Back at the end of March I was invited to attend a live panel event at the Puffin offices with authors Anna Perera, Ruta Sepetys and Morris Gleitzman. A few bloggers had been invited to arrive early so Carly, Dwayne, Jenny, Rhys, Ann (see links to their blogs below) & I got to have a chat with the authors before the official event started.
It was fascinating listening to them all talking about their different writing processes. Morris writes a massive 2,000-3,000 word outline that he revises up to 10 times but doing this means he usually only writes about 3 drafts of the book before he finishes. Having worked as a screenwriter in the past he tries to get into a scene as quickly as possible, leave it as late as possible and make it as visual as possible. Most of his books are aimed at 9-11 year olds but he writes his story for the main character not the audience, he wants to do a good job of telling their story. Anna finds writing is quite a spiritual experience and she feels that some of her ideas come from outside of herself. She plans a little before writing the first draft but not as much as Morris, the first draft is then printed and she will read through and edit it. I think Ruta was as interested in hearing advice from the others as we were. Between Shades of Gray is her debut novel and she described writing it as a form of projectile vomiting - the words just flew out of her and she worried about revising them later.
Here are some of the pictures I took while we were talking:
After our chat with the authors we were shown up to the 10th floor for the panel event staring all three authors and hosted by Claire Armitstead (a literary editor from the Guardian). There was quite a crowd and we had time for a drink and a bit of mingling before the panel were introduced.
Between Shades of Gray by Ruta Sepetys
When asked about where they got the ideas for their latest books Ruta explained that her family originally come from Lithuania and it was listening to family stories that inspired Between Shades of Gray. Her grandfather and father were on Stalin's death list and her father spent 9 years living in refugee camps trying to escape the Soviets. When she visited family in Lithuania Ruta asked if they had any pictures of her grandparents and parents and was shocked when they told her that they'd had to destroy them - it was too dangerous to let anyone know that they were related. Even then 16 of her family members were sent to Siberia and her cousin actually had his leg cut off as a form of punishment. Ruta felt that she needed to let people know about what happened during Stalin's regime as it's a topic that doesn't really seem to be talked about much.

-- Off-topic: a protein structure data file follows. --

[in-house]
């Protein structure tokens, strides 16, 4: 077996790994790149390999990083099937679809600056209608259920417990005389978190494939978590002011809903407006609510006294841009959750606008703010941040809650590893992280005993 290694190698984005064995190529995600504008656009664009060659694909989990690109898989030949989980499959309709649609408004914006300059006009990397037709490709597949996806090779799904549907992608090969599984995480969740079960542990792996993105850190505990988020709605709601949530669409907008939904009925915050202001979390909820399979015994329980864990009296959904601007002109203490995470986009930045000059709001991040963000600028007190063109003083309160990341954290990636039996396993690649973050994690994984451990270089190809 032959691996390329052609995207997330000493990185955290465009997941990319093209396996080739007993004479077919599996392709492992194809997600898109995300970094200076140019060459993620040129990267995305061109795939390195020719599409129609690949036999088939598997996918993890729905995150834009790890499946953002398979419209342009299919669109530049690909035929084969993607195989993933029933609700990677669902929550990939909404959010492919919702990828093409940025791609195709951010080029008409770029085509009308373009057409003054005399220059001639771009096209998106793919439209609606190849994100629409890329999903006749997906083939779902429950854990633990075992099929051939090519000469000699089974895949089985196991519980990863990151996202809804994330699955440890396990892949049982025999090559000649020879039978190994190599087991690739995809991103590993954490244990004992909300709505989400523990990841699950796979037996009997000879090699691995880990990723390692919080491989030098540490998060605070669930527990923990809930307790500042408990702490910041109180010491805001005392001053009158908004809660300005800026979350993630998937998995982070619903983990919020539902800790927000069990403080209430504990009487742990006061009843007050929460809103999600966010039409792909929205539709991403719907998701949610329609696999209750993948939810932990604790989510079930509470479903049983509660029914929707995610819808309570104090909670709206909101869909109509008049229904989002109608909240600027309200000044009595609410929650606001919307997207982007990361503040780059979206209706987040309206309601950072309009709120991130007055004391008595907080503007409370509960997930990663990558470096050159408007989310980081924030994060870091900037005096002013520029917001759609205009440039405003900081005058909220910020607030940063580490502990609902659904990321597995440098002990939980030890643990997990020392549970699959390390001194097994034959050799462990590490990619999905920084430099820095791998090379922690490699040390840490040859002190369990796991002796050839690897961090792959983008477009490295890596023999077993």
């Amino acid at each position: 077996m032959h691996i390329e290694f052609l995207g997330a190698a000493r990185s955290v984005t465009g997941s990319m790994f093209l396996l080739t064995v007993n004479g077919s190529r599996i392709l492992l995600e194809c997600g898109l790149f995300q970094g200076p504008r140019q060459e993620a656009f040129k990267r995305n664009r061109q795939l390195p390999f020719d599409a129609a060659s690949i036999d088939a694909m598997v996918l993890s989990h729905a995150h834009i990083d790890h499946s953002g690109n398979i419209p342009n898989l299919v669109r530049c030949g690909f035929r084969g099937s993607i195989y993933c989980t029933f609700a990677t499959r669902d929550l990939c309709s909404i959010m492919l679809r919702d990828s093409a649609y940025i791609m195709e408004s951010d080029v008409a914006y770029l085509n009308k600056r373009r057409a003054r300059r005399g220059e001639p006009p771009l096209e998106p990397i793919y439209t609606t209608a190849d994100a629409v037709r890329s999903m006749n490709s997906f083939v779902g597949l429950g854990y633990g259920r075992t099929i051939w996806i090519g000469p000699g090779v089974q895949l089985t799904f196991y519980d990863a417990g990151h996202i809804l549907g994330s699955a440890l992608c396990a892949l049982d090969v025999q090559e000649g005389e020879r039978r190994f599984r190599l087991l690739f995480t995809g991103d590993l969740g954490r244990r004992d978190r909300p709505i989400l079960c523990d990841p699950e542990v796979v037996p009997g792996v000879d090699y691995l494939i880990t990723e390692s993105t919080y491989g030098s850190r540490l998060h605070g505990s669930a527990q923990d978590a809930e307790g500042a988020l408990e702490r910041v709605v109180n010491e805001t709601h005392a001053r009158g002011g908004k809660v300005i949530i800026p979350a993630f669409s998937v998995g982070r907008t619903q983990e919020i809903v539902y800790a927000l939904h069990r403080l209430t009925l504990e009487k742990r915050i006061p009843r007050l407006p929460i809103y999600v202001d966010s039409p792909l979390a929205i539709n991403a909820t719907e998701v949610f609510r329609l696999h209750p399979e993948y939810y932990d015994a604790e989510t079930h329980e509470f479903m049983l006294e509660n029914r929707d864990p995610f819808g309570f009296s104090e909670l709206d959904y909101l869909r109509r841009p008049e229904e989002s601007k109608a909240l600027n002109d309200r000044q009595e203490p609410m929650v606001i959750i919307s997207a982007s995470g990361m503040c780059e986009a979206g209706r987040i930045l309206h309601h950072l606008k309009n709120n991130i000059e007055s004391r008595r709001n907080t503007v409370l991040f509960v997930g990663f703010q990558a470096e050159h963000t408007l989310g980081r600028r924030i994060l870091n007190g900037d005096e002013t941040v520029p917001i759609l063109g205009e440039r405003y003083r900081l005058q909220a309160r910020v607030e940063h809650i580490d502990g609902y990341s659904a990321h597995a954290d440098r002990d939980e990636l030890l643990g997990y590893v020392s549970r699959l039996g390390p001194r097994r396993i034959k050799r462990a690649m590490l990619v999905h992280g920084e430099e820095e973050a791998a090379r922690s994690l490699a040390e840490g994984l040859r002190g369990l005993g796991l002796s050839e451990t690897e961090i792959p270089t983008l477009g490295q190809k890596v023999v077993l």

For research Ruta said she read every book she could find about Stalin and went to Lithuania twice to talk to family members and survivors. Some of them were in their 80s and were still shaking and physically ill when talking about their experiences. They had a very real fear of the repercussions of talking about what had happened to them and most were too scared to let her use their names. Ruta also went on a prison immersion experience held in one of the old prisons and as the guards weren't allowed to starve or sleep deprive them they were beaten instead. In fact Ruta suffered with a ruptured disk when one of the guards stepped on her back while she was trying to do push ups! She was shocked to be beaten and couldn't believe how hard it was to care about what anyone else was going through around her while she was suffering. It made her see the acts of kindness amongst the prisoners that the survivors had mentioned in a different light.
Between Shades of Gray is a book that I would recommend to everyone, the fact that it is based on true stories is heartbreaking and I find it horrific that I knew practically nothing about this subject before reading Ruta's book. You can read my review here if you'd like to know more and I would highly recommend watching the book trailer below too (but make sure you have tissues to hand because it's bound to bring tears to your eyes!)